A mother has challenged Britain’s abortion laws after her premature daughter was born at the 24-week termination limit. Emily Caines says she wants to raise awareness of premature birth after losing daughter Adelaide when she was just hours old.
Although she was too small to survive, Emily and husband Alastair maintain that Adelaide was a “fully-formed human being” who even managed to cry when she was born.
Mrs Caines told the Daily Mail: “Adelaide was not a foetus, she was a fully formed human being and to think that a baby like her could be legally terminated is to me horrifying.
“Our hospital was amazing and did all they could but Adelaide suffered complications which made it impossible for her to survive but many babies born at 24 weeks do live.
“That makes a mockery of the 24 week legal limit.”
She added that although her daughter’s life was short, she still celebrates her as a full member of the family, eventhough that may make some people feel uncomfortable:
“Our daughter may not have lived long but she was still our daughter and we love to talk about her and celebrate her life.
“Sadly in this day and age some people still find that offensive or uncomfortable.
“I find it particularly hurtful when people use the term late miscarriage to describe our daughter because she was born so early into my pregnancy.”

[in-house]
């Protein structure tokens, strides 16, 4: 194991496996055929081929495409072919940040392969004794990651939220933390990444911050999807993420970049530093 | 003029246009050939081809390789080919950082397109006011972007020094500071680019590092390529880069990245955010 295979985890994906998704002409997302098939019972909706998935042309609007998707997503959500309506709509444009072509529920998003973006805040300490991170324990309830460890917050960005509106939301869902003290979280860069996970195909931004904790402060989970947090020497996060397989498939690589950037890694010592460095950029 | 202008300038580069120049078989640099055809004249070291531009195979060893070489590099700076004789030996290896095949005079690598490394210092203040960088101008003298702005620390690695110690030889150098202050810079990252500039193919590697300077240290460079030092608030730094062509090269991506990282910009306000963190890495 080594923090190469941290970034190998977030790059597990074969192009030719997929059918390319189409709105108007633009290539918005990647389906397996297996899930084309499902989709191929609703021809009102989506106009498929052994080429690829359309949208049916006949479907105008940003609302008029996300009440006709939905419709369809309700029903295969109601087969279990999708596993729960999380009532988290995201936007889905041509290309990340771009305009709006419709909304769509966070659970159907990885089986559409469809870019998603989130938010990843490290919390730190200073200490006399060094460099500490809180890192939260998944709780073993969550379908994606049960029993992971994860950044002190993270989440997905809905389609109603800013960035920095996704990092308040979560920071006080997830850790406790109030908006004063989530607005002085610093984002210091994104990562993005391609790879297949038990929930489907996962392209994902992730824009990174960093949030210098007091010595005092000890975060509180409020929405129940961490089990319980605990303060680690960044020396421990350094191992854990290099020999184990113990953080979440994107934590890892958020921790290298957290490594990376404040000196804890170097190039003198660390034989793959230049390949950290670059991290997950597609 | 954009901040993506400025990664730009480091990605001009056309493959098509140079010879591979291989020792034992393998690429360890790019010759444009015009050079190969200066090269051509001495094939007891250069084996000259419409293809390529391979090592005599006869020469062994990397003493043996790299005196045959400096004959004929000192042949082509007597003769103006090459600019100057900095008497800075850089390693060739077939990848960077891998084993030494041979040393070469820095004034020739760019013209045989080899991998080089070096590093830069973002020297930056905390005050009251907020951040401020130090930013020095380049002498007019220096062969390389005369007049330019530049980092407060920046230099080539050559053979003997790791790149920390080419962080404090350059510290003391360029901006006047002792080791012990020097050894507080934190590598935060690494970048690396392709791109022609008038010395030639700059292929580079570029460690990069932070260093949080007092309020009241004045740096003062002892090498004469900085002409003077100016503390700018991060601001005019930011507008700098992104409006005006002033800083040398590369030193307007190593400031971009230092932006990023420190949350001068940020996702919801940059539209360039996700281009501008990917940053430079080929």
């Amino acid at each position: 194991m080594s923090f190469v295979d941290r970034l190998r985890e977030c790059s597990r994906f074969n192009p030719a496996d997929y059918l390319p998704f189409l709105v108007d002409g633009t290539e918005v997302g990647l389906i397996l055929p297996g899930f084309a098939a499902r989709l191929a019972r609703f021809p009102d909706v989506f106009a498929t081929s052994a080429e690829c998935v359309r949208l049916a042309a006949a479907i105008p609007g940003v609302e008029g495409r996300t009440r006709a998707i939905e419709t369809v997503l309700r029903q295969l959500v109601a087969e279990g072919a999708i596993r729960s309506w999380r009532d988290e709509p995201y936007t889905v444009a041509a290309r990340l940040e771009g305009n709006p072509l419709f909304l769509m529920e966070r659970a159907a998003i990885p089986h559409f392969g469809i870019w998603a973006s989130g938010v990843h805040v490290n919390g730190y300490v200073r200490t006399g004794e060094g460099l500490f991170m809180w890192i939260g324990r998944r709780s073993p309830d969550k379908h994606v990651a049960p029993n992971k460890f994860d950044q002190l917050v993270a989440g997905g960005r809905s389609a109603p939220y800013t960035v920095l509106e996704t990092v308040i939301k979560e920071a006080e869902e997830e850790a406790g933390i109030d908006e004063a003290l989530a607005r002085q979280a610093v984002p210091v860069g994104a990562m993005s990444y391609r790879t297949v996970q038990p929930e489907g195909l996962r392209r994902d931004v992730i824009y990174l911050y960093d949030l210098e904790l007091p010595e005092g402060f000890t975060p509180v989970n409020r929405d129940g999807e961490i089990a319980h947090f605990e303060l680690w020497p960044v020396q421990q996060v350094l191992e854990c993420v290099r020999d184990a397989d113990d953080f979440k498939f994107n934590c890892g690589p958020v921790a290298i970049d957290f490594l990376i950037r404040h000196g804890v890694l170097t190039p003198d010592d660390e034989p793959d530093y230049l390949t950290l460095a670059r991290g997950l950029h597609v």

“Adelaide lived for more than an hour and will always be very much part of our lives,” she added.
Mrs Caines told how she also lost her first daughter, Isabelle, who died during delivery when she was born prematurely at 23 weeks.
She said: “One of the hardest thing has been feeling I shouldn’t talk about our baby because she is no longer here.
“I think there is still a big taboo around premature baby loss because people don’t understand it. It’s easier to brush the issue under the carpet by using the term late miscarriage.
“My first daughter was born at 23 weeks and classed as a late miscarriage, Adelaide was born at 24 weeks and classed as neonatal death but they looked exactly the same.
“Neither were a miscarriage but I think it’s easier for people to use that term.
“But that doesn’t acknowledge the fact that a mother has been through labour, delivery and seen and held their baby.”
She and her husband have now raised more than £4,000 for charity Sands, which specialises in stillbirth and neonatal death, and she hopes that speaking up will raise awareness of premature births.
The couple are now expecting their third child, who they are calling their “rainbow baby”.
“The theory of the rainbow baby is that something beautiful will follow the devastation caused by the storm. I hope sharing our story gives hope to others and helps other parents who have suffered a loss,” Emily said.